More recently, the firm helped the Rezidor Hotel Group win a US$13 million award against Finnish construction group SRV over a commercial property development in Russia. The firm also says it successfully defended a Russian oil refiner against a US$27 million claim by a US trader – an UNCITRAL tribunal dismissed the other side’s case entirely and awarded their client compensation.
Nils Eliasson was promoted to partner in Hong Kong, as was Niklas Astenius in Malmö and Mattias Göransson in Stockholm, following the retirement of the respected Tore Wiwen-Nilsson. He has left to focus on work as an arbitrator. Annette Magnusson has left to become secretary general of the Arbitration Institute of the Swedish Chamber of Commerce and head of the chamber’s legal department. She emerged as the chosen candidate to lead the institute following an executive search. Associate Pontus Ewerlöf also moved to a rival firm.
The year brought new roles for several members of the practice: Robin Oldenstam was asked to head the Swedish Arbitration Association, and Jakob Ragnwaldh joined the SCC Arbitration Institute’s board. Nils Eliasson was also elected to the ICC national committee on arbitration in Hong Kong and has been a key player in setting up a group for under 45 practitioners based there.
The three-strong Hong Kong team reported that in two months they received five new briefs from the Chinese mainland firms, bringing its total of Asia-related arbitrations to nine. Many of these instructions are on from claimant side, showing that Chinese companies are becoming more active in commercial arbitration.
Mannheimer’s client, Vattenfall, withdrew its ECT claim against Germany over a coal-fired plant, after being made a satisfactory settlement offer. Less happily, the firm proved unable to persuade a Swedish court to set aside a US$6 million costs award against Globe Nuclear Services and Supply. The firm was ordered to pay costs following the failure of a substantial SCC claim against Russian uranium supplier Tenex.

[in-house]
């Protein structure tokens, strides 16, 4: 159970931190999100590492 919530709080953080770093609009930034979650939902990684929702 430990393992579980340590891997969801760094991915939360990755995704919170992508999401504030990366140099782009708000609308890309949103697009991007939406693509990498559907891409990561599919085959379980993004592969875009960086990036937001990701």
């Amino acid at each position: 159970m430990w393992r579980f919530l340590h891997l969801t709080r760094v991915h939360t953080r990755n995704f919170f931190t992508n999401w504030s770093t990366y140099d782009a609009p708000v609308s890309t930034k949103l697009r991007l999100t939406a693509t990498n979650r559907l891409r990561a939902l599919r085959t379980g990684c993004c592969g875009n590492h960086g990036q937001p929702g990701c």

Mannheimer Swartling is the leading law firm in dispute resolution in the Nordic region and is top tier globally. We have extensive experience of commercial disputes in all conceivable industries and legal fields as well as governmental investment disputes and regulatory disputes.
Sweden has a long history of resolving complex business disputes through arbitration, and Mannheimer Swartling’s dispute resolution practice has developed against this backdrop. We currently represent clients, regardless of their nationality, in complex disputes all over the world. We have since long had dispute resolution practices at our offices in Germany, Russia and New York. Since 2009, we also have representation in Hong Kong where the main focus of the dispute resolution practice is to represent clients of any nationality in international arbitration in Hong Kong, China and Singapore.
Mannheimer Swartling has approximately 635 employees, of which approximately 410 are lawyers. The firm works with many of Sweden’s, and the world’s, leading major and mid-sized companies and organisations. Mannheimer Swartling is a full service firm with an extensive international practice. The firm has four offices in Sweden, as well as offices in Brussels, Berlin, Frankfurt, Moscow, St. Petersburg, Hong Kong, Shanghai and New York.
Read more on www.mannheimerswartling.com.
Robin Oldenstam, Partner, Head of Mannheimer Swartling’s Dispute Resolution Group
Tel: +46 709 777 613